Now it was time for Aizawasensai and Hasegawasensai to show me my apartment. My apartment is in a building of about 12 tiny apartments used for teacher’s housing, sort of on the line between the beautiful countryside part of town and the concrete shopping center part of town. The view from the front is of the parking lot and when you step out the back you see the highway and a truck stop. Granted the mountains are always in the background. I had heard over and over at orientation about how our accommodation would probably be old and moldy and so I was pleasantly shocked to step into my new home. Yes tiny, but in the most appealing way, everything fitting perfectly into its little spot. You walk into a bite sized kitchen with dark hard wood floors and beyond that is the only other room (save the bathroom). People have asked me if I have a tatami room. Really my house is a tatami room, since there’s only one full sized room involved. The tatami is new; the walls painted a complementary green gray and the back wall (or are it the front? Depending on how you look at it) is made up mostly of a sliding door made of a wooden grid covered in rice paper. Don’t worry there is glass and screen beyond that. The rice paper lets in all the light but blocks out the view of the parking lot so that when it’s closed you can imagine there is a view of Mount Fuji on the other side. On the opposite side of the room is a big Japanese style closet. I had assumed, since no ALT on their way out had e-mailed me offering to sell me stuff, that the house would be empty. However there was a futon, a rice cooker, a small table with heater built in for use in winter, pillows, cooking supplies, cleaning supplies, etc. I really love my little place though, now that I’ve been here a few days I’m starting to see how, once I get my pay check, it could use some more furniture and decoration.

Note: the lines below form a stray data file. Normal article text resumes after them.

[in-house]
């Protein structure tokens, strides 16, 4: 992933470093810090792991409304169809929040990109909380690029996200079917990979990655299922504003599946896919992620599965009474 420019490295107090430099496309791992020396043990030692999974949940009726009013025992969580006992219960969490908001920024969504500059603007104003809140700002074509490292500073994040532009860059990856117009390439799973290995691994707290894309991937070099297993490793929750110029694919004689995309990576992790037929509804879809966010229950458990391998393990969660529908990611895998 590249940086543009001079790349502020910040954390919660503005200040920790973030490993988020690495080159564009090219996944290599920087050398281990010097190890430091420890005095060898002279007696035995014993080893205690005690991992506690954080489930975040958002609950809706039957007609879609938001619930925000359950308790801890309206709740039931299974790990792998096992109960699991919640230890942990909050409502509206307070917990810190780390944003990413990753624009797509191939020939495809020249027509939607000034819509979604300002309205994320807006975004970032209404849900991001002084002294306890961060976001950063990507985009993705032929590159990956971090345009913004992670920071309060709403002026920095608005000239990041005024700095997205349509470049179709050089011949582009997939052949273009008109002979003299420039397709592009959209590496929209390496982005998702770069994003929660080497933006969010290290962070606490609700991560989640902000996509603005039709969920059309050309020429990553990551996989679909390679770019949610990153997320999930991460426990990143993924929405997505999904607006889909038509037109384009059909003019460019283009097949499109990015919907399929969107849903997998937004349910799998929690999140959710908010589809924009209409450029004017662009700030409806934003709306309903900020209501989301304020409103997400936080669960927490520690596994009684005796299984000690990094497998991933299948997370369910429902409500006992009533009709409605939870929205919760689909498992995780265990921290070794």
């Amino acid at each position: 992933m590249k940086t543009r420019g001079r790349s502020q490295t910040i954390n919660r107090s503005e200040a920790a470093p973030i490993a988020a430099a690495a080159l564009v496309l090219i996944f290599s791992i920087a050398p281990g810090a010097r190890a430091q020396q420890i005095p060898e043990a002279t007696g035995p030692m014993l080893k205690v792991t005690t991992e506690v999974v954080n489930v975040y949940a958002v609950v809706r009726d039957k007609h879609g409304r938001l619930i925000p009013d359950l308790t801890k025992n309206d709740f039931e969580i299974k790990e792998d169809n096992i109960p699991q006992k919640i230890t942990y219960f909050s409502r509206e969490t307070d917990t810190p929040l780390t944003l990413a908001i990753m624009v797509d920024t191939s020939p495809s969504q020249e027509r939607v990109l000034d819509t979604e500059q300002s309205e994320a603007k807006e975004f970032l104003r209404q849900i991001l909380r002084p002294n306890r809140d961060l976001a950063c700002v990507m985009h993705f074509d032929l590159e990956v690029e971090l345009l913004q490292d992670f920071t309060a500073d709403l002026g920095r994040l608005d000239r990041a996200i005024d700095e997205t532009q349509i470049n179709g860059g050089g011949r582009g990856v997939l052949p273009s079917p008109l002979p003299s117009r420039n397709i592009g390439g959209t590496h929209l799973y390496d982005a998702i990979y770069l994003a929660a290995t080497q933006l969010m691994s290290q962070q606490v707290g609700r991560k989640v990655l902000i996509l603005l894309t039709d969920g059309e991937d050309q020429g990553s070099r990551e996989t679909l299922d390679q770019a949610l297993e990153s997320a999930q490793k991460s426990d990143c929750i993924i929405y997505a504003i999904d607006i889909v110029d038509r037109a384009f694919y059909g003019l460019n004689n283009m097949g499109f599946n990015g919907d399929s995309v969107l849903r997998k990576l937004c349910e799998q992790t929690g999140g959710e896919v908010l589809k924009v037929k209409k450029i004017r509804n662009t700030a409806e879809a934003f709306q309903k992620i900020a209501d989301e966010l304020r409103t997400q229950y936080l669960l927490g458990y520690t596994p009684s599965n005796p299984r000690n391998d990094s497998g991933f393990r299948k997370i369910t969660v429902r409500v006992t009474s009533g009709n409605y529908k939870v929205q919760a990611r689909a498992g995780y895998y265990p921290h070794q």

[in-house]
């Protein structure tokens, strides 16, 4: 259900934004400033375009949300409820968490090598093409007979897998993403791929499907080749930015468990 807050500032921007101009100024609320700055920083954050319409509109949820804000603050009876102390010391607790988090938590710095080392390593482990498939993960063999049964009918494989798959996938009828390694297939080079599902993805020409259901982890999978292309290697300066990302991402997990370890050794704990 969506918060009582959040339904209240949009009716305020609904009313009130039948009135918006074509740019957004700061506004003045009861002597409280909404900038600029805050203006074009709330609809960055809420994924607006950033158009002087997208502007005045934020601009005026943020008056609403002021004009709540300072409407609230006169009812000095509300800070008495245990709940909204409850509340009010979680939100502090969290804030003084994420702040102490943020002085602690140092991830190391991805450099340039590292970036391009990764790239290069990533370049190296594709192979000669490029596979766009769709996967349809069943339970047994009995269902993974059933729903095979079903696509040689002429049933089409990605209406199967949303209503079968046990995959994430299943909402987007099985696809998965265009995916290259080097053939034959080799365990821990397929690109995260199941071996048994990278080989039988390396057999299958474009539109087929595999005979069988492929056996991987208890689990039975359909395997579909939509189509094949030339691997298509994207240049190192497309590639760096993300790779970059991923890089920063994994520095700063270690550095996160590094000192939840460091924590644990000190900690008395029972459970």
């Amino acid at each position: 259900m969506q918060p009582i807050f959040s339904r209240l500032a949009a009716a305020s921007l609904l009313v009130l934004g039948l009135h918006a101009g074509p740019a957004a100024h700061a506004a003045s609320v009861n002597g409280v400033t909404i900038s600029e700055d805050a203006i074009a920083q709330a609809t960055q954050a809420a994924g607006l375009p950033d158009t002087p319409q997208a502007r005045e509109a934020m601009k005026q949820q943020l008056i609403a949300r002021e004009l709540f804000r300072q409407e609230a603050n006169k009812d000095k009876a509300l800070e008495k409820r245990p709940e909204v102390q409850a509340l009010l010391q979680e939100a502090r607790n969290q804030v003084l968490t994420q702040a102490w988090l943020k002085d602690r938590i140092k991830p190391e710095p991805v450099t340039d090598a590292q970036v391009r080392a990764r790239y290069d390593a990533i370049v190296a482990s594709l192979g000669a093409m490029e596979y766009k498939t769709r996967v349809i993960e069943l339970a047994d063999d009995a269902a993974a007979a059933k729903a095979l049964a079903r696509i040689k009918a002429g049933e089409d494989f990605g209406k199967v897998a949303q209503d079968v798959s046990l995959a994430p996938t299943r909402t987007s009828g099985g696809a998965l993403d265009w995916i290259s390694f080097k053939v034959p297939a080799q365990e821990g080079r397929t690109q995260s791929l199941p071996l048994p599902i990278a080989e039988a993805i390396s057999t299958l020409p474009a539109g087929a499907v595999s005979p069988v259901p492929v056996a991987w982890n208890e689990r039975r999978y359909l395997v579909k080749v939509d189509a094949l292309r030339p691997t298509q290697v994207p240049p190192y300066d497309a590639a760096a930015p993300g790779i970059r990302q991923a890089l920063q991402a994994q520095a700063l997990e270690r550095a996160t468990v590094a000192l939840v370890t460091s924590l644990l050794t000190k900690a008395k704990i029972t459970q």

We now collected two of the ALTs that I would be working with and went to a Spaghetti restaurant for dinner. On the way to Ena from Gifu Aizawasensai, her companion from the board of ed., and I had stopped at a restaurant. I had picked out some Udon and they had ordered the same thing. I remembered reading that often Japanese people like to all order the same thing. Now sitting at the spaghetti restaurant with my new bosses and two of my new coworkers, with a menu set in front of me and Aizawasensai translating it for me, I was worried that everyone would have to order whatever I ordered and that since I was a vegetarian probably nothing that I ordered would be what they would want to eat. By this time I was at the point in the evening in which I transformed into a Jet lag zombie and felt that the responsibility of choosing a meal for everyone was much more than I could handle. Luckily after struggling with the decision for an embarrassingly long time I was relieved when Nicola, one of the other ALTs ordered something entirely different and Aizawasensai ordered what Nicola did. Hasegawasensai ordered yet another dish for him and Allan which turned out to be two enormous serving platters of spaghetti covered in mushroom sauce. Really each one large enough to feed a family. Hasegawasensai must have chosen this restaurant in order to fight the stereotype that Japanese people don’t eat as much as Americans. Although no one finished their meal Hasegawasensai did manage to out eat Allan who is quite a bit bigger than him and American (we are sort of famous for eating a lot).